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* This is the Professional Version. *


by Juebin Huang, MD, PhD

Agnosia is inability to identify an object using one or more of the senses. Diagnosis is clinical, often including neuropsychologic testing, with brain imaging (eg, CT, MRI) to identify the cause. Prognosis depends on the nature and extent of damage and patient age. There is no specific treatment, but speech and occupational therapy may help patients compensate.

Agnosias are uncommon. They result from damage to (eg, by infarct, tumor, abscess, or trauma) or degeneration of areas of the brain that integrate perception, memory, and identification (eg, Alzheimer disease, Parkinson disease dementia).


Discrete brain lesions can cause different forms of agnosia, which may involve any sense. Typically, only one sense is affected. Examples are hearing (auditory agnosia—the inability to identify objects through sound such as a ringing telephone), taste (gustatory agnosia), smell (olfactory agnosia), touch (tactile agnosia), and sight (visual agnosia).

Other forms of agnosia involve very specific and complex processes within one sense.

Prosopagnosia is inability to identify well-known faces, including those of close friends, or to otherwise distinguish individual objects among a class of objects, despite the ability to identify generic facial features and objects.

Anosognosia often accompanies damage to the right, nondominant parietal lobe (which is usually due to an acute stroke or traumatic brain injury). Patients with multiple impairments can be unaware of one impairment but fully aware of others. Patients with anosognosia may deny their motor deficit, insisting that nothing is wrong even when one side of their body is completely paralyzed. When shown the paralyzed body part, patients may deny that it is theirs.

In an often related phenomenon, patients ignore the paralyzed or desensitized body parts (hemi-inattention) or the space around them (hemineglect). Hemineglect most often involves the left side of the body.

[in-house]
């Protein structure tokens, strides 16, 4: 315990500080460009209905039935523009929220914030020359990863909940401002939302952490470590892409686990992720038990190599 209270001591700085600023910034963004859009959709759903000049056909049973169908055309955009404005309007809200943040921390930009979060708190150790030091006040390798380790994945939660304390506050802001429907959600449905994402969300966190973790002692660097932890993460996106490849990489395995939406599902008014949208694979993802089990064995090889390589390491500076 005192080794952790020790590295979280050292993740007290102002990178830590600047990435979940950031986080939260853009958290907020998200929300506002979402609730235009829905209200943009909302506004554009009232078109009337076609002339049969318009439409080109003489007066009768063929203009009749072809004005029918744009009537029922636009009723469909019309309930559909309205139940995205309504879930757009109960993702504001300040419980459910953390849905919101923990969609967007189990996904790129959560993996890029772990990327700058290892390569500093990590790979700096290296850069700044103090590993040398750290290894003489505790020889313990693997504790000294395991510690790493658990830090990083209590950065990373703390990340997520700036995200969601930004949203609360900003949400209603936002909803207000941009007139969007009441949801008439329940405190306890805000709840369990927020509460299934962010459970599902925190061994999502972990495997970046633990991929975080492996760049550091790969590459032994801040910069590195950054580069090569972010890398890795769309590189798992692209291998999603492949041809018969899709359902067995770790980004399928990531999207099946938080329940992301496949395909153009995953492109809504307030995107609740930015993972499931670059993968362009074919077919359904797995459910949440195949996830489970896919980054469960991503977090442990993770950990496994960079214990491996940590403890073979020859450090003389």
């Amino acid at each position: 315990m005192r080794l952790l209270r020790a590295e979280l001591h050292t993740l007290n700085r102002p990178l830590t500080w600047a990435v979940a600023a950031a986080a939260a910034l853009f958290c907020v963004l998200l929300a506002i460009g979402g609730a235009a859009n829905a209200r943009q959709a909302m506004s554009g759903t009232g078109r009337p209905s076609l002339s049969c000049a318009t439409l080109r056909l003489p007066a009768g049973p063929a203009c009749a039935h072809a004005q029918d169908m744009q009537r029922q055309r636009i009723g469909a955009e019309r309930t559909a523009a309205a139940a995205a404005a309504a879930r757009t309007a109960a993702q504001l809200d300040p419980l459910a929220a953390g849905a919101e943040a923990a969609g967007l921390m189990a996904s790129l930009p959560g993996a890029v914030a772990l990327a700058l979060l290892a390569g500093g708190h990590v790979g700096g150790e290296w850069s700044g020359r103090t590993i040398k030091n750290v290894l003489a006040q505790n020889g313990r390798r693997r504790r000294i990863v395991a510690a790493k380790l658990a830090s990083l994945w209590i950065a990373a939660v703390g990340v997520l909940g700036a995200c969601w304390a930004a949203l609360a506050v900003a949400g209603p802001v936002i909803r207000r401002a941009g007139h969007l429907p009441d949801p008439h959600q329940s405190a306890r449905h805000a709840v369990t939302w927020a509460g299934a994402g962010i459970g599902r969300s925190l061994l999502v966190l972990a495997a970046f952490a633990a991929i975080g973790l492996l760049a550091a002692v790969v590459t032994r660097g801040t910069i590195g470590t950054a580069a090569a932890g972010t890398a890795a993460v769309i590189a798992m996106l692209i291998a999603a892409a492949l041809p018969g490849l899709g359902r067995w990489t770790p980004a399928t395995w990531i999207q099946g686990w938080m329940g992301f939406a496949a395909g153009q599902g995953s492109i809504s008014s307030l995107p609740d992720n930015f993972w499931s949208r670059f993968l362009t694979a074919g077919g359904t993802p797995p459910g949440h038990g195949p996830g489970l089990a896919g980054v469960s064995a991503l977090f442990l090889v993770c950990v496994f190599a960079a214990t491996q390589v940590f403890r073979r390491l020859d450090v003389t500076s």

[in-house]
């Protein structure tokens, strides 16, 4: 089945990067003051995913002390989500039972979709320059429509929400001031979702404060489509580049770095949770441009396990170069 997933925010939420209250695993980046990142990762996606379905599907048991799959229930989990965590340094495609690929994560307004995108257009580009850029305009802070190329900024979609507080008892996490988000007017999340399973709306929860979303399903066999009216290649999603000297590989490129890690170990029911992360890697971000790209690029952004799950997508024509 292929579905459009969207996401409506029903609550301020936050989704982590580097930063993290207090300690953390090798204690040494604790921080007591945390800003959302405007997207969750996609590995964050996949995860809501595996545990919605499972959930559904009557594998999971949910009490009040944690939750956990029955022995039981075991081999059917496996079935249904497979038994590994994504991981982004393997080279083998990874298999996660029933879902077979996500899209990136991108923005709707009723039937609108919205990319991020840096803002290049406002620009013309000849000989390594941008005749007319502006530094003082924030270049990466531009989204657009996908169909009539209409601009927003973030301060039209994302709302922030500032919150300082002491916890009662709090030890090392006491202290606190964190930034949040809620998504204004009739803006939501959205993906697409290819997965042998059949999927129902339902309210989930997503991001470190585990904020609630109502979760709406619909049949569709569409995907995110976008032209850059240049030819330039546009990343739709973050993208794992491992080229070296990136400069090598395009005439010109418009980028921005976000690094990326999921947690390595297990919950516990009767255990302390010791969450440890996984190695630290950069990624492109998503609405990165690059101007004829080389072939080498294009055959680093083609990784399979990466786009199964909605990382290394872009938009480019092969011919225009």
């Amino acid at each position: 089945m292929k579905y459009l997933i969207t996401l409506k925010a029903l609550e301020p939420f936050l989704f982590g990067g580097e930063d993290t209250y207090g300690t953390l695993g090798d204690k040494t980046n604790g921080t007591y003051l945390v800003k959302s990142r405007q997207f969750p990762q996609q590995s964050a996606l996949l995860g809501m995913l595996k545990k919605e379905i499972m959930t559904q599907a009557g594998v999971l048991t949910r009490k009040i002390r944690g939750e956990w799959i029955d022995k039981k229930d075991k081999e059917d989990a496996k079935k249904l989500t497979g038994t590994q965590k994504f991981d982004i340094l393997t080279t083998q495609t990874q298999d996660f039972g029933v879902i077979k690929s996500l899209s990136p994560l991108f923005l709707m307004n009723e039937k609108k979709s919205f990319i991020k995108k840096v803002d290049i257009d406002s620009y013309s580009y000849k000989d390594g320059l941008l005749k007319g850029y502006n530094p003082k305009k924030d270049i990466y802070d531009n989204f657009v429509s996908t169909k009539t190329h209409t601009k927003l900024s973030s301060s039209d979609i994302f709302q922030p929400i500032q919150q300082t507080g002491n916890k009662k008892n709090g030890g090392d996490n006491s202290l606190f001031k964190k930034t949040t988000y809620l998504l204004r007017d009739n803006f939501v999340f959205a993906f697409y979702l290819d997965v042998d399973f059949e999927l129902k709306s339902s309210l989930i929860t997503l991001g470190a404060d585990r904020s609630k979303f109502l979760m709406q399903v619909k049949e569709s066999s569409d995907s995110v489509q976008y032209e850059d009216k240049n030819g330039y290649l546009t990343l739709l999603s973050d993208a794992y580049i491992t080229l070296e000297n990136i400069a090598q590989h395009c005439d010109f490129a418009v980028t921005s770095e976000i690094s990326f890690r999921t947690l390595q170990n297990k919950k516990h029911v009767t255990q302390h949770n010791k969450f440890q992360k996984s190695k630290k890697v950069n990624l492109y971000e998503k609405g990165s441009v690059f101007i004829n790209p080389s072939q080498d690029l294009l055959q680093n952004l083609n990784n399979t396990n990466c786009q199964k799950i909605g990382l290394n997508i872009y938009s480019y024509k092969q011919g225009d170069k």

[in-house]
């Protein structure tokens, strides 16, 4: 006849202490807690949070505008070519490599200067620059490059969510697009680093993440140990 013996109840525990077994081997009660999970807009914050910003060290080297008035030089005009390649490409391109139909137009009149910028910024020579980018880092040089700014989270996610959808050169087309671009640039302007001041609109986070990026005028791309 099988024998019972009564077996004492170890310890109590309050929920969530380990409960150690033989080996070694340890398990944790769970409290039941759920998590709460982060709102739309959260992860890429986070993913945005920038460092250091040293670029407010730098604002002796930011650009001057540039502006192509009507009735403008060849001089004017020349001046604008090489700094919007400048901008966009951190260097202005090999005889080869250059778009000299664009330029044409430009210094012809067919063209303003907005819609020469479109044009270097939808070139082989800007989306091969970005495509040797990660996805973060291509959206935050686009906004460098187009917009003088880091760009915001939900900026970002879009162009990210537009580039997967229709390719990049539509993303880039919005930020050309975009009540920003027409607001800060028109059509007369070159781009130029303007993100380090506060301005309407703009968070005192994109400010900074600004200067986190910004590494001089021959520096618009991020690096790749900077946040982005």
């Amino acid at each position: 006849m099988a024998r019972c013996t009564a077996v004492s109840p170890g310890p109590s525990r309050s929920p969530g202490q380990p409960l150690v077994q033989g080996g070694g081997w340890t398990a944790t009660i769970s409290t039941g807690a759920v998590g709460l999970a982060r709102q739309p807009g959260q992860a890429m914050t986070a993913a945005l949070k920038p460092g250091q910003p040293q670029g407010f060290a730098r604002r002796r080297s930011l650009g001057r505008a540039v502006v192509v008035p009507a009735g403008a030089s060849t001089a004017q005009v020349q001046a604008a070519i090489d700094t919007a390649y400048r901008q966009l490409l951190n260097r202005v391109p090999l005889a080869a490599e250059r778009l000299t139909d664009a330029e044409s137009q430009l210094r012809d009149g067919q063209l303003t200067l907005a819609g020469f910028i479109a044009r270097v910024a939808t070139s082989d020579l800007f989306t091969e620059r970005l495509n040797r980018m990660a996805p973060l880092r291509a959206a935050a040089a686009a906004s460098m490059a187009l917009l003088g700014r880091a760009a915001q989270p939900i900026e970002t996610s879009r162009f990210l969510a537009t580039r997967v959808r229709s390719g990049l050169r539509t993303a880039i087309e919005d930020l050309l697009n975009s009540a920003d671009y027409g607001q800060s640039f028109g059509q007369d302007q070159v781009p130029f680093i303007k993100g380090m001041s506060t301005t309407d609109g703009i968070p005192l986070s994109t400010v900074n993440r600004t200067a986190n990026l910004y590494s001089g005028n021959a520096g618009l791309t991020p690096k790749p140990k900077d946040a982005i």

Lesions in the parietal lobe can also cause somatosensory agnosia. Patients with somatosensory agnosia have difficulty identifying a familiar object (eg, key, safety pin) that is placed in the hand on the side of the body opposite the damage. However, when they look at the object, they immediately recognize and can identify it.

Occipitotemporal lesions may cause

  • An inability to recognize familiar places (environmental agnosia)

  • Visual disturbances (visual agnosia)

  • Color blindness (achromatopsia)

Right-sided temporal lesions may cause

  • An inability to interpret sounds (auditory agnosia)

  • Impairment of music perception (amusia)


  • Bedside and neuropsychologic testing

  • Brain imaging

At bedside, patients are asked to identify common objects through sight, touch, or another sense. If hemineglect is suspected, patients are asked to identify the paralyzed parts of their body or objects in their hemivisual fields.

Physical examination is done to detect primary deficits in individual senses or in the ability to communicate that may interfere with testing for agnosias. For example, if light touch is defective, patients may not sense an object even when cortical function is intact. Also, aphasias may interfere with patient’s expression. Neuropsychologic testing may help identify more subtle agnosias.

Brain imaging (eg, CT or MRI with or without angiographic protocols) is required to characterize a central lesion (eg, infarct, hemorrhage, mass) and to check for atrophy suggesting a degenerative disorder.


Recovery from agnosia may be influenced by the

  • Type, size, and location of lesions

  • Degree of impairment

  • Patient age

  • Effectiveness of therapy

Most recovery occurs within the first 3 mo but may continue to a variable degree up to a year.


  • Treatment of the cause

  • Speech or occupational therapy

When possible, the cause of agnosia is treated (eg, surgery and/or antibiotics for cerebral abscess, surgery and/or radiation for brain tumor).

Rehabilitation with speech or occupational therapists can help patients learn to compensate for their deficits.

Key Points

  • Agnosias are uncommon but may affect any sense.

  • Diagnose agnosias by asking patients to identify objects or, for subtle agnosias, by doing neuropsychologic tests.

  • Do brain imaging to characterize the causative lesion.

  • Recommend rehabilitation with speech or occupational therapy to help patients compensate for deficits.

* This is a professional Version *